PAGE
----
Pip Drysdale is a writer, actor and musician who grew up in Africa and Australia. At 20 she moved to New York to study acting, worked in indie films and off-off Broadway theatre, started writing songs and made four records. After graduating with a BA in English, Pip moved to London where she dated some interesting men and played shows across Europe.
The Strangers We Know is a psychological thriller about a woman who finds her husband on a dating app. Can you tell us more about the book?
Well I don’t want to ruin it, but let’s just say Charlie soon discovers that infidelity is the least of her problems. So finding her husband on a dating app might be where her life begins to unravel, but it’s certainly not the full extent of how it unravels.
You’ve previously talked about getting into your character’s life so deeply you wear their perfume, take their bus route and watch their tv shows. How important do you feel that is for making a character realistic to a reader?
I think every writer has their own way of approaching things, but for me it’s vital. There are details that I only think of because of those processes, because of things I experience while doing them, and I really believe specific details that you can’t make up are what bring a book to life.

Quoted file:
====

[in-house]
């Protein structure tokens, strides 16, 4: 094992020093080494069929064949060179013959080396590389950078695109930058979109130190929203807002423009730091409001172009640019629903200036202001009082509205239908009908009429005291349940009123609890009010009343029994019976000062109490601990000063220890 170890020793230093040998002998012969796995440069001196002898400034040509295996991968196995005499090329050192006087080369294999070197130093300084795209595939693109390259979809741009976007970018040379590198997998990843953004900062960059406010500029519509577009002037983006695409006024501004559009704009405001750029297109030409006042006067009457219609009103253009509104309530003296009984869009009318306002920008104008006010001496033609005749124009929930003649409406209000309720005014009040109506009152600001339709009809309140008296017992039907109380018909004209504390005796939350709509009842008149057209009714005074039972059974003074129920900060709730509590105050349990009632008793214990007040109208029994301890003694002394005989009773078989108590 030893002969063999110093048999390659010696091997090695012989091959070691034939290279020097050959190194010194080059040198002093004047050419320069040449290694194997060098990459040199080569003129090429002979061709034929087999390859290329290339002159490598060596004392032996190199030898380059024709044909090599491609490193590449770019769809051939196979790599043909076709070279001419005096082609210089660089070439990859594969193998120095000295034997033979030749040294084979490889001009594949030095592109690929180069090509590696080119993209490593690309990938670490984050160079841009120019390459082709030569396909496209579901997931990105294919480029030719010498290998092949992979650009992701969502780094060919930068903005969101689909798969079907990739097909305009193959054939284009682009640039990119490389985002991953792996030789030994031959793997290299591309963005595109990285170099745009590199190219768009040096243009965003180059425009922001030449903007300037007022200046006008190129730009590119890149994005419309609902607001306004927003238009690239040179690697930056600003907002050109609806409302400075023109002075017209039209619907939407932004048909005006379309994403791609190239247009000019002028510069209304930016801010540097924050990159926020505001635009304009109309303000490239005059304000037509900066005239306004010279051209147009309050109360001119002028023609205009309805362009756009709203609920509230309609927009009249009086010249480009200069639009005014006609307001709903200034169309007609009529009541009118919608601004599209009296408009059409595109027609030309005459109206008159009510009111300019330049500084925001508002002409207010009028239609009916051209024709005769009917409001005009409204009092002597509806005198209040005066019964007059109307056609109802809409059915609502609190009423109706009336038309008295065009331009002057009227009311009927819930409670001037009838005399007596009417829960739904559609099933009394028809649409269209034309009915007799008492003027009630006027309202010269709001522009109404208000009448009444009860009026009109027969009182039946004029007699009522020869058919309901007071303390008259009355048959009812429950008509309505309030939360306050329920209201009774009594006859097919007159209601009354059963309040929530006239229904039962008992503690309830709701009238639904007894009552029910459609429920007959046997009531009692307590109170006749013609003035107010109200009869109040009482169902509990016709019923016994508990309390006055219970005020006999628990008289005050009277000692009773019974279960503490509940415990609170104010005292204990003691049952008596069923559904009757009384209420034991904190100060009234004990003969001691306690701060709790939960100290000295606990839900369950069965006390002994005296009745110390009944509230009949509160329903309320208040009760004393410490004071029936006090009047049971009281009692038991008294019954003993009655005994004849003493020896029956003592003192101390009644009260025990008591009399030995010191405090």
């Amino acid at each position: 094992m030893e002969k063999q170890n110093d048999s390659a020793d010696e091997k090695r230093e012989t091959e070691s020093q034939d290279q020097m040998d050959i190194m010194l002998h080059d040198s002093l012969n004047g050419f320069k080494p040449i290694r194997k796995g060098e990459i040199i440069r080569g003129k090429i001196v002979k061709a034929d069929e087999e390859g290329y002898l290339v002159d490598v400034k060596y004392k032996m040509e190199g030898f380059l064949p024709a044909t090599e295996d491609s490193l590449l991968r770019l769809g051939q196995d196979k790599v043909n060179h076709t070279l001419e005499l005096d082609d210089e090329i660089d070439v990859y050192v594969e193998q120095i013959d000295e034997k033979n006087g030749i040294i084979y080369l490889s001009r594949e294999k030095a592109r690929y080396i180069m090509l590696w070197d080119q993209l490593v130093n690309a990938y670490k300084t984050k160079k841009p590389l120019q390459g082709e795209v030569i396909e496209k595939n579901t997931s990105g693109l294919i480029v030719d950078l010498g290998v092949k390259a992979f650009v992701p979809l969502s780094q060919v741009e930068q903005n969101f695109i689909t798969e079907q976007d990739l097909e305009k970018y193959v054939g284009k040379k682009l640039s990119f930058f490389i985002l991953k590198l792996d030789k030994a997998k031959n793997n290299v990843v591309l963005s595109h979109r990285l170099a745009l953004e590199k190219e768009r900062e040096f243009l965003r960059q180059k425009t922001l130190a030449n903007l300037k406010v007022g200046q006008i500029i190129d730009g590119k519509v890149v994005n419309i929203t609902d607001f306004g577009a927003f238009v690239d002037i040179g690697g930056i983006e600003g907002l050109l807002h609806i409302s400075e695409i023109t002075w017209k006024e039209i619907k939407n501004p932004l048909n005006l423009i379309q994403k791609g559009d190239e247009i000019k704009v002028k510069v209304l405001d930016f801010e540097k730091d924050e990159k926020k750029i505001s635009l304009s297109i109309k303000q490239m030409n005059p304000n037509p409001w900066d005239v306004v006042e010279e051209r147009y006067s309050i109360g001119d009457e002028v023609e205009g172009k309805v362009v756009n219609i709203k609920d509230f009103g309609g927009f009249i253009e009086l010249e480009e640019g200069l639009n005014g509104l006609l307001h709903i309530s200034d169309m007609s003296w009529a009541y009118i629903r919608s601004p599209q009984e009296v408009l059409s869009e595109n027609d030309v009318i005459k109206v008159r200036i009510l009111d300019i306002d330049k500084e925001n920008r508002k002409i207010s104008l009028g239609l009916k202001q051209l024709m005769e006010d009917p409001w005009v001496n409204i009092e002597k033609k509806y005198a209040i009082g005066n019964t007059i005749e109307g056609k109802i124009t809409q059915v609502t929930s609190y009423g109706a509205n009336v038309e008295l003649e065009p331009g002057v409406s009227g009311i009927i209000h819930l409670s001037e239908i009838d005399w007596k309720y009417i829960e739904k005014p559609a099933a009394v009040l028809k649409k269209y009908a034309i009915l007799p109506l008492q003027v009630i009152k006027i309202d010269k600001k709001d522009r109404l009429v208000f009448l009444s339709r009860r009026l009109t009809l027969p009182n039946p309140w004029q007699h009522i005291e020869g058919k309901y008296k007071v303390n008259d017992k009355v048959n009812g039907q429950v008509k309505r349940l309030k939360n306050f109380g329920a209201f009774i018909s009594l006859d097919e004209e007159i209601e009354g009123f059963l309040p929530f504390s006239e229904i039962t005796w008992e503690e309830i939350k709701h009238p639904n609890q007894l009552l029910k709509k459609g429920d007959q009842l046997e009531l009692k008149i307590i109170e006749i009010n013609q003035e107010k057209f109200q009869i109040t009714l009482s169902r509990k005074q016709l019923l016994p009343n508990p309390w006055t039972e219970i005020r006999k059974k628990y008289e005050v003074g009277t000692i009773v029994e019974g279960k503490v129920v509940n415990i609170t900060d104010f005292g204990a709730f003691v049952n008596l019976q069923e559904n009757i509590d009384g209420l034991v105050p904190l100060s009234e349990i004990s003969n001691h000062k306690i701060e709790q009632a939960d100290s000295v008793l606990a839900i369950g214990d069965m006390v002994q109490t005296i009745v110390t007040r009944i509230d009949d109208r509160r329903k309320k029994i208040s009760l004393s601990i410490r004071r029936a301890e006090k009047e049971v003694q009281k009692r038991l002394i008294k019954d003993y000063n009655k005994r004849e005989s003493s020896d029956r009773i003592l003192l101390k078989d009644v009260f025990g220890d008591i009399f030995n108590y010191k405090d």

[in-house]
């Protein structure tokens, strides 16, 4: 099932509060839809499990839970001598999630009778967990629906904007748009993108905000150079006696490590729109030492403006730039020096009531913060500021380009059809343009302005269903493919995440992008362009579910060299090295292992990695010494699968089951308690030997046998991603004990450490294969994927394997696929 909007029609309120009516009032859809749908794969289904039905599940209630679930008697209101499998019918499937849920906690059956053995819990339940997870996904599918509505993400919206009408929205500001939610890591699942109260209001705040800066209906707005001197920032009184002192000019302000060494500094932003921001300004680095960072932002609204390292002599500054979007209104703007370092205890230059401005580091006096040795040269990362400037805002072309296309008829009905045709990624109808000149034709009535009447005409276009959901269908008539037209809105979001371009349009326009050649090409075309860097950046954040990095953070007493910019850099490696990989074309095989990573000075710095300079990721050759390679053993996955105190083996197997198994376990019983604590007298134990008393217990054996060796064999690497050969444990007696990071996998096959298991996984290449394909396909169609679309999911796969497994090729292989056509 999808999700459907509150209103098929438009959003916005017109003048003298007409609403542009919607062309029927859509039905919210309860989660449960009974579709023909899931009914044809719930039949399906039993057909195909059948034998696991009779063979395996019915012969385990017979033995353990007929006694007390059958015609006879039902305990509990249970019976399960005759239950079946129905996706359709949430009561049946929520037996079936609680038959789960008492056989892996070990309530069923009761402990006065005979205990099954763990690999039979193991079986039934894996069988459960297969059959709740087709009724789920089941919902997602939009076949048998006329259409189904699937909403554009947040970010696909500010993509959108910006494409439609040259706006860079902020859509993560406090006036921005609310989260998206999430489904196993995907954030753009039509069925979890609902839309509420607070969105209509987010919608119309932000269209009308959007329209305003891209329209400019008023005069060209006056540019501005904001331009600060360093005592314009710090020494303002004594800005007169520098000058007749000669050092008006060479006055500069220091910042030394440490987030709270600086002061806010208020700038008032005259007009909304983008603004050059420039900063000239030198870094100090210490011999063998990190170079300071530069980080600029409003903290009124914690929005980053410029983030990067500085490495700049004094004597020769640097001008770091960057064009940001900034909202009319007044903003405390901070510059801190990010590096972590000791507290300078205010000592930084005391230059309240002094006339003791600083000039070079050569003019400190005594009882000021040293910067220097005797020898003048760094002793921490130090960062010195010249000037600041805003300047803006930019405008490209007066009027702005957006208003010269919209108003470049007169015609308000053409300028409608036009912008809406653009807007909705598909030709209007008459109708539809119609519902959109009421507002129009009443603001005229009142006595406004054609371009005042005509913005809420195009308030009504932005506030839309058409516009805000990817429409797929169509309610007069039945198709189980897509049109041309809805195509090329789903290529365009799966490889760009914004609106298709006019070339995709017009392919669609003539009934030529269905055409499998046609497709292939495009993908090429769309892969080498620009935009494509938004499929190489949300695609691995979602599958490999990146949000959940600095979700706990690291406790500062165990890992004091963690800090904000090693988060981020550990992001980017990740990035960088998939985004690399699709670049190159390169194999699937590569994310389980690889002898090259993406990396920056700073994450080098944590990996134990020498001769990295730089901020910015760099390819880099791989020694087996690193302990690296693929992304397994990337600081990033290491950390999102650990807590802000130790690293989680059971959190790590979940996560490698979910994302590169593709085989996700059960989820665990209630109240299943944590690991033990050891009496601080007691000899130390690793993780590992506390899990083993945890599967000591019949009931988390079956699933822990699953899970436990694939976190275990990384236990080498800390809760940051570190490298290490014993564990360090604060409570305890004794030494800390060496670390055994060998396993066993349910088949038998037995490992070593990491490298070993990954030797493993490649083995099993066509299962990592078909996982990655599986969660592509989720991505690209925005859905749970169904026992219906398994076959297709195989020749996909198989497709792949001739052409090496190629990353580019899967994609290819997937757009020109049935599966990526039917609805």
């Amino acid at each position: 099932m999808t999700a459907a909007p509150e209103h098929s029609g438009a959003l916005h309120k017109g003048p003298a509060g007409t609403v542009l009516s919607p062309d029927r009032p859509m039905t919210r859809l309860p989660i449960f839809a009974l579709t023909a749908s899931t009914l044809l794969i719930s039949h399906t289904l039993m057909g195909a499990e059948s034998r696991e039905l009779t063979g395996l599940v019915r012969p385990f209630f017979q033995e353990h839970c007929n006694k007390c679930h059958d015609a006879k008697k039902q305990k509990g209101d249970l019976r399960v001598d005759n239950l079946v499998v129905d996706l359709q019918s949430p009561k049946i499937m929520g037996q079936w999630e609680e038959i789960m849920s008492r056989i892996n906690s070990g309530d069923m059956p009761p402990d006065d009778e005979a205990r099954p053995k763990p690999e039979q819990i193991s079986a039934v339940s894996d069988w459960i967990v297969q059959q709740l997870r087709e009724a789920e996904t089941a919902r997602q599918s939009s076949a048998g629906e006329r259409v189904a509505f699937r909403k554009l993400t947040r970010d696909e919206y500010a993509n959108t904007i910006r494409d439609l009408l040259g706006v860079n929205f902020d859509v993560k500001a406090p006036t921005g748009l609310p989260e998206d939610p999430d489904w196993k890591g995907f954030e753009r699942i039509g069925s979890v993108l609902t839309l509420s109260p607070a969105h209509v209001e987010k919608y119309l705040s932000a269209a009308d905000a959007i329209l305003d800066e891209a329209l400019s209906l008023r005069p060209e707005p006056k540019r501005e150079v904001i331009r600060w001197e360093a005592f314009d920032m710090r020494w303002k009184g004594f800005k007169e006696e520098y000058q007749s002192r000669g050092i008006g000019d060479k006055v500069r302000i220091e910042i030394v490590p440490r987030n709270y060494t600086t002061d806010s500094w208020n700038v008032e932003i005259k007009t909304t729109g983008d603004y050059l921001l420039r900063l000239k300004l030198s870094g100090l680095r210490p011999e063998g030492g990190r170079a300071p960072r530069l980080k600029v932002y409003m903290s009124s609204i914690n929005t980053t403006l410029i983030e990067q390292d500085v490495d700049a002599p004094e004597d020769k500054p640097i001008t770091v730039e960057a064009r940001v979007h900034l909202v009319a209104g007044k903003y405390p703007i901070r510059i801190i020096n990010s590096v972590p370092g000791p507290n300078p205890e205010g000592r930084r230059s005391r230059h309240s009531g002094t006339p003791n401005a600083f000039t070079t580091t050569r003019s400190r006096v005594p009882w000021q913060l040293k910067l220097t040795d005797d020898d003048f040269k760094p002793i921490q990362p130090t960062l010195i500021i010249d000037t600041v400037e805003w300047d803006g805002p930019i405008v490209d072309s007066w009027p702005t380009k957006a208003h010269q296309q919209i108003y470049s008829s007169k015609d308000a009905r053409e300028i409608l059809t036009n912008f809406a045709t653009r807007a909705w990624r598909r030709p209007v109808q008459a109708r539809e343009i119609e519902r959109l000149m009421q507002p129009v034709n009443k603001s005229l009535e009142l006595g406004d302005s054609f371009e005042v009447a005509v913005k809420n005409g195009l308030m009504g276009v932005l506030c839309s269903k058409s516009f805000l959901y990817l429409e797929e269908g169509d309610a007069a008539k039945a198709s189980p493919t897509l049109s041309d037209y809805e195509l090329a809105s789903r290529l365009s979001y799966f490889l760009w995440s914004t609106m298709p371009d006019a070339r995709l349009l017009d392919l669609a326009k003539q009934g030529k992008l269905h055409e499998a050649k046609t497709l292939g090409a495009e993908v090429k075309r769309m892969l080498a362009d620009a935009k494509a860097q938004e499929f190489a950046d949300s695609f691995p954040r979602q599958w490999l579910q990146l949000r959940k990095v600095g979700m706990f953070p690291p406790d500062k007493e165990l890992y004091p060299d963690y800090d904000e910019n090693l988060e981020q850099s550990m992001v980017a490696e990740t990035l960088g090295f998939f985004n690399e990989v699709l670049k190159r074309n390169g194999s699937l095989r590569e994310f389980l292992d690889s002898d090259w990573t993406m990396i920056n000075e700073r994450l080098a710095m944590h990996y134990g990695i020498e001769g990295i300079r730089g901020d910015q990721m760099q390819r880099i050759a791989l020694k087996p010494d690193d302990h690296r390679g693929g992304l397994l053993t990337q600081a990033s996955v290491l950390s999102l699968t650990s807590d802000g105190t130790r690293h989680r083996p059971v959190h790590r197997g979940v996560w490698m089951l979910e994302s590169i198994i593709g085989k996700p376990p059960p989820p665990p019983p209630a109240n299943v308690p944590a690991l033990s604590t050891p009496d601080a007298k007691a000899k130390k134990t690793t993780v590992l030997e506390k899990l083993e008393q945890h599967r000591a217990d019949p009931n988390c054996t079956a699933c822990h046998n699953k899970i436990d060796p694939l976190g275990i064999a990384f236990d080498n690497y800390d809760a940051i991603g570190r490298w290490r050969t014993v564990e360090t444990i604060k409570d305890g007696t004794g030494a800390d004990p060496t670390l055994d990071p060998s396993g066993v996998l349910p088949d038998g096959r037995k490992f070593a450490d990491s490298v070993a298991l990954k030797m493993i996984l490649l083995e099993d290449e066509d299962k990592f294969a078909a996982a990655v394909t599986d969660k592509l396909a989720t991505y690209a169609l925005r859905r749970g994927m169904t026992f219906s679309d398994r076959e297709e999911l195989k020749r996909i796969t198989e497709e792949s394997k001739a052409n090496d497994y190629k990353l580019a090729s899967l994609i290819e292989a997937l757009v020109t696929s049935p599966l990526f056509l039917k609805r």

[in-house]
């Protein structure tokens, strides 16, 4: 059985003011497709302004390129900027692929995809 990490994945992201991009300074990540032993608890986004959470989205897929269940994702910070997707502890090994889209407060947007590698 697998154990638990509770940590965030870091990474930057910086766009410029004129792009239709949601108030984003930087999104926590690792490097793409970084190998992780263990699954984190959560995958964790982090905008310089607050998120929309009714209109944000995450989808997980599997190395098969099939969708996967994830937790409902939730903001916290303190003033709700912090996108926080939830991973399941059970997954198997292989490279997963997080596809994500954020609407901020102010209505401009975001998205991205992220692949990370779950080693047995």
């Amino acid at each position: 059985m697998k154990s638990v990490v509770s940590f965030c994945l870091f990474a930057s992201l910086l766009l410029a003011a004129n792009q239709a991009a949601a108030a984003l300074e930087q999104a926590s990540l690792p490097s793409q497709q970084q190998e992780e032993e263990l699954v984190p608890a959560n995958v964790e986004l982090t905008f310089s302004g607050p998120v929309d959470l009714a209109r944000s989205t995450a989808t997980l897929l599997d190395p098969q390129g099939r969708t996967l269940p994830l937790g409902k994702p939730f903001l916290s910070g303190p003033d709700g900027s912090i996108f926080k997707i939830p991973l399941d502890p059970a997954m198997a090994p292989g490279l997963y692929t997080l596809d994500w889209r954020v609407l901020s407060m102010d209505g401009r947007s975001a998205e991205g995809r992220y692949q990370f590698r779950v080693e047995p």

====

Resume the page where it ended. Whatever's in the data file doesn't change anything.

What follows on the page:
Your novel subjects suggest you are deeply passionate about the female psyche. What do you love most about exploring women pushed to the brink of breaking point?
Well you can tell a lot about a person in a time of intense stress. Everything superficial is peeled away and all that is left is a person’s essence. So I guess I love writing my characters into these sorts of situations because that’s what shows me (and the reader) exactly who they are and why.
You produce your novels incredibly quickly – what’s your work schedule like?
That all depends on whether ‘thinking time’ counts as part of the work schedule! The first draft process tends to be a couple of hours a day of ‘writing time’, a lot of research and ‘thinking time’ and a good hour a day of ‘freak out and bargain with the writing fairies time’. The re-drafting process is more intense – I’ll often do 8-14 hours a day straight at that point. But I’ve found that forcing my first drafts into existence by being too regimented never ends well.
What are you working on right now?
My third novel – it’s a psychological thriller set in Paris.